The oil industry continues to pump out vast quantities of crude despite free-falling global demand that crushed prices, as companies come up against severe technical and financial obstacles.
Despite a lack of storage for the excess crude, “producers remain reluctant to cut production in the short term as there are costs and consequences of shutting in wells”, Chris Midgley, head of analytics at S&P Global Platts, told AFP.
In Russia for example, “any shut-ins means the wells freeze solid, necessitating completely new drilling”, according to independent analyst Peter Zeihan.
“Last time this happened it took the Russians nearly 15 years to get production back.”
Rystad Energy analyst Louise Dickson told AFP that “the main obstacles to Russia lowering its production are technical.
“Turning off production at a well in Russia is much more technically complex and expensive than in Saudi Arabia,” she noted.
A vicious price war between Saudi Arabia and Russia has been the main reason, alongside the coronavirus crushing global energy demand, for the collapse in prices.
Across the Gulf region, shutting down and re-operating conventional oil wells can cause huge problems.
With them holding organic deposits that need pressure to extract, shutting down the wells risks massive damage to reservoirs that could be too costly to repair.
Such action could lead also to a permanent loss of vast amounts of oil, according to experts.
Oil prices are being driven down by debt: https://t.co/3szsvPvIPN Producers are forced to keep pumping oil to pay their debts…
— Jesse Colombo (@TheBubbleBubble) February 9, 2016
Meanwhile in Canada’s heated oil-sand mines, “large parts of the resource base can be lost when it is shut in and cools down”, noted Raphaela Hein, analyst at JBC Energy.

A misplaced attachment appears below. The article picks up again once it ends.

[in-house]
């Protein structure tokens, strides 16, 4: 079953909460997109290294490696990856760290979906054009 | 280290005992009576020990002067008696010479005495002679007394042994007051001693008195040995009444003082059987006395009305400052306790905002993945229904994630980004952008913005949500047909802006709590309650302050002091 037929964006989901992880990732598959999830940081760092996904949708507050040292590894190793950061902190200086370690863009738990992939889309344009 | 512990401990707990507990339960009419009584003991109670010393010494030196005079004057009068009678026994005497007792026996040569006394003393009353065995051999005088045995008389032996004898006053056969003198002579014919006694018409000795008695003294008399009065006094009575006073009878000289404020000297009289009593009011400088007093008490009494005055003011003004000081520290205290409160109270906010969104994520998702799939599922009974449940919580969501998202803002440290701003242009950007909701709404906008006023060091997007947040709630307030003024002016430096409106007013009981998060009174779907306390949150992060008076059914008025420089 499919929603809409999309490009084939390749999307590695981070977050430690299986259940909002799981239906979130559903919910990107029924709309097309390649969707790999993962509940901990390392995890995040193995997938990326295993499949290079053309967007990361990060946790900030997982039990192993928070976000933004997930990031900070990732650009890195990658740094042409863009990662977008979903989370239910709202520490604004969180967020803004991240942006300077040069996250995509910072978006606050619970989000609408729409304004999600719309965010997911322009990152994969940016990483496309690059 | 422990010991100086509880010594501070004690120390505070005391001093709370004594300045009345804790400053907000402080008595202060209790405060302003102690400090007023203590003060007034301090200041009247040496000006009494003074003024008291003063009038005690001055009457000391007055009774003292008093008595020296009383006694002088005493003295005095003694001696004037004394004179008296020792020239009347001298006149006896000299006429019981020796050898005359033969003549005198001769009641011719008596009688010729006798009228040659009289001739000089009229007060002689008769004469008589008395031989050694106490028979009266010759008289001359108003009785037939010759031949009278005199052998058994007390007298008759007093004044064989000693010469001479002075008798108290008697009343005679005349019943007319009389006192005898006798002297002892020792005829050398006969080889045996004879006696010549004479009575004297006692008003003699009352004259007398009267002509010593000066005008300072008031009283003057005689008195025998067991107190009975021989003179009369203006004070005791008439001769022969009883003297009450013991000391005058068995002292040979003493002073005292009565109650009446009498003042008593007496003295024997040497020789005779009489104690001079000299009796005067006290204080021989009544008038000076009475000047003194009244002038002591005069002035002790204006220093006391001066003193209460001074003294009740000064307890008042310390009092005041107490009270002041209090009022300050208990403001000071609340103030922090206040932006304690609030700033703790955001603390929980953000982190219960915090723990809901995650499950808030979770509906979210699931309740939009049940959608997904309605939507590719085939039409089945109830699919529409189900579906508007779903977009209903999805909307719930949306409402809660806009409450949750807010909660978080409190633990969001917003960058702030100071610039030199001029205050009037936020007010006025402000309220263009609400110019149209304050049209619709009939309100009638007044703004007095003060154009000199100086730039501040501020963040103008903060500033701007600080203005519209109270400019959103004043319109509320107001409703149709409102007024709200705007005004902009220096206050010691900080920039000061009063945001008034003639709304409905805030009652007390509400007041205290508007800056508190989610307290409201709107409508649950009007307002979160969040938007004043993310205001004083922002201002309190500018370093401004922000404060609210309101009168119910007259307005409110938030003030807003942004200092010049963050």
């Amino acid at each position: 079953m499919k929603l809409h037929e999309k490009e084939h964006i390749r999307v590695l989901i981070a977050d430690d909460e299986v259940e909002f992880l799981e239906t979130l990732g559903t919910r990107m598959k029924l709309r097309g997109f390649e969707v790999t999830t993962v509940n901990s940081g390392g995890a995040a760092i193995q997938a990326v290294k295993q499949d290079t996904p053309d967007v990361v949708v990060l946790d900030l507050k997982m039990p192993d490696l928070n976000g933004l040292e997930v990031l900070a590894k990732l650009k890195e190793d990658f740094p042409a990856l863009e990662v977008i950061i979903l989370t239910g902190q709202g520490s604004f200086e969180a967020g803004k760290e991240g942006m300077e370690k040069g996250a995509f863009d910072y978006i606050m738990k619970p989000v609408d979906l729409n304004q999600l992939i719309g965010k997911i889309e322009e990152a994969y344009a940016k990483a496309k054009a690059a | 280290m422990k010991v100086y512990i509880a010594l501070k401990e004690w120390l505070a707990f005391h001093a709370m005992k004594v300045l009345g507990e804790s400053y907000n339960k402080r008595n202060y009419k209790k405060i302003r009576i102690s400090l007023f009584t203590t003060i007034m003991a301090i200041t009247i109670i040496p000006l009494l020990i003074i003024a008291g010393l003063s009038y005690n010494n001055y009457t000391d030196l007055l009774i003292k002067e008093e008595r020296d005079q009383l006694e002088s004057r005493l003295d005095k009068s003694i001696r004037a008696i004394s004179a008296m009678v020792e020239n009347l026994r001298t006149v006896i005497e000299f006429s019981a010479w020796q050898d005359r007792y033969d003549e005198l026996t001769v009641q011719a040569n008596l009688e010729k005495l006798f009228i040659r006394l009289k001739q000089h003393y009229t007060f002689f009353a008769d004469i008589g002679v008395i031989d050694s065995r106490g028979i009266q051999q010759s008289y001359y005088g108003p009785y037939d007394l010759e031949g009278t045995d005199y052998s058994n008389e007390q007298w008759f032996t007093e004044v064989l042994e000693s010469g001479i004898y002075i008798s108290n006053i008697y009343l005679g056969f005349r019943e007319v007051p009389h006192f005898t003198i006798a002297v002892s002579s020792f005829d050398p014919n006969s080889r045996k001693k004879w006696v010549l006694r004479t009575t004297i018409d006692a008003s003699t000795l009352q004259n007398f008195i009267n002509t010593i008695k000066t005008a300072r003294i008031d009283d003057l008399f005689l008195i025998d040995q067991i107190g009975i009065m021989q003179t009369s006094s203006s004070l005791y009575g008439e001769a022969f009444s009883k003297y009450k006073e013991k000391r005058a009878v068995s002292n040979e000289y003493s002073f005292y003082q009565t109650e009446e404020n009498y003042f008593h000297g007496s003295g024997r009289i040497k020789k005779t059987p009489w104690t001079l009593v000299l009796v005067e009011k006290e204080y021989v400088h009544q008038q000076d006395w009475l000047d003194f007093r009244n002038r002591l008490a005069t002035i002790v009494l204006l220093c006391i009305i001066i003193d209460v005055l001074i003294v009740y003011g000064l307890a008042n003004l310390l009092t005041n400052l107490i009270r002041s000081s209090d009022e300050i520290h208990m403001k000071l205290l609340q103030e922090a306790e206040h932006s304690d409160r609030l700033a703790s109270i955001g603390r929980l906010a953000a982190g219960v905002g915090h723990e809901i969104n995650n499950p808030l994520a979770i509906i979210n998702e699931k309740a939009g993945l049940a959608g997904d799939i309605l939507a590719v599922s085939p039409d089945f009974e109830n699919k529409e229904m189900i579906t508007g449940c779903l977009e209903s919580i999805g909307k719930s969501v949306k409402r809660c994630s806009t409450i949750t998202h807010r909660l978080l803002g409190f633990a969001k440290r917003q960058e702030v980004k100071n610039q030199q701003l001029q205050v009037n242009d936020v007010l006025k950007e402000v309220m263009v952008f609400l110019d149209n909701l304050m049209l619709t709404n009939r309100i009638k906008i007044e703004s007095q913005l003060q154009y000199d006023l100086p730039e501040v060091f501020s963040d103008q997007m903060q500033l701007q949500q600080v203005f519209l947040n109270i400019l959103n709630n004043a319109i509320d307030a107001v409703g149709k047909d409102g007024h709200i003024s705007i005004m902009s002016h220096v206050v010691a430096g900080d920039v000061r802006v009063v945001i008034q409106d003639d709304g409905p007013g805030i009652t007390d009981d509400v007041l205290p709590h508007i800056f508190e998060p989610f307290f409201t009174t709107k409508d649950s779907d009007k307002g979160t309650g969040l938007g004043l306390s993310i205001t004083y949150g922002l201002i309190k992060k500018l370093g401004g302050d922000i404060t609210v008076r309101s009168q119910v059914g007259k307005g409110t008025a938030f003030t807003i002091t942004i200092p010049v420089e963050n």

She added that a company cutting production risks losing out to rivals.
“Often it is a ‘who blinks first’ game. Also, regulatory factors can play a role, mainly in the US, where operators risk to lose their lease when they stop producing from it, leading to states like Oklahoma currently waiving this regulation.”
Even in the absence of oil prices bouncing back strongly since hitting negative territory last week, energy companies were not going to make knee-jerk reactions to levels of operation.
“Oil production is in general extremely capital intensive,” said SEB analyst Bjarne Schieldrop. “Letting oil flow out of the well and out to market… carries very little cost,” he pointed out.
According to TD Securities analyst Bart Melek, “nobody wants to shut down” as companies take massive financial hits.
“They’re cutting dividends, they’re cutting buybacks (of shares) and capital expenditure has collapsed.
British energy giant BP on Tuesday said it slumped into a $4.4-billion net loss in the first quarter, but noted that production was falling only slightly.
Oil prices rebound
In a boost for the industry, benchmark oil contracts “WTI and Brent crude have been jolted higher by two energy inventory reports”, noted David Madden, analyst at CMC Markets UK.
Data Wednesday showed “US oil stockpiles grew by 8.99 million barrels (last week), but the consensus estimate was for an increase of more than 11 million barrels”.
On Tuesday, the private “API inventory report also showed that US oil stockpiles expanded by less than expected”, he added.
In reaction, WTI prices soared by more than one-third on Wednesday to almost $17 per barrel, though still massively down on the start of the year when crude futures traded around $70.
AFP with additional input by GVS News Desk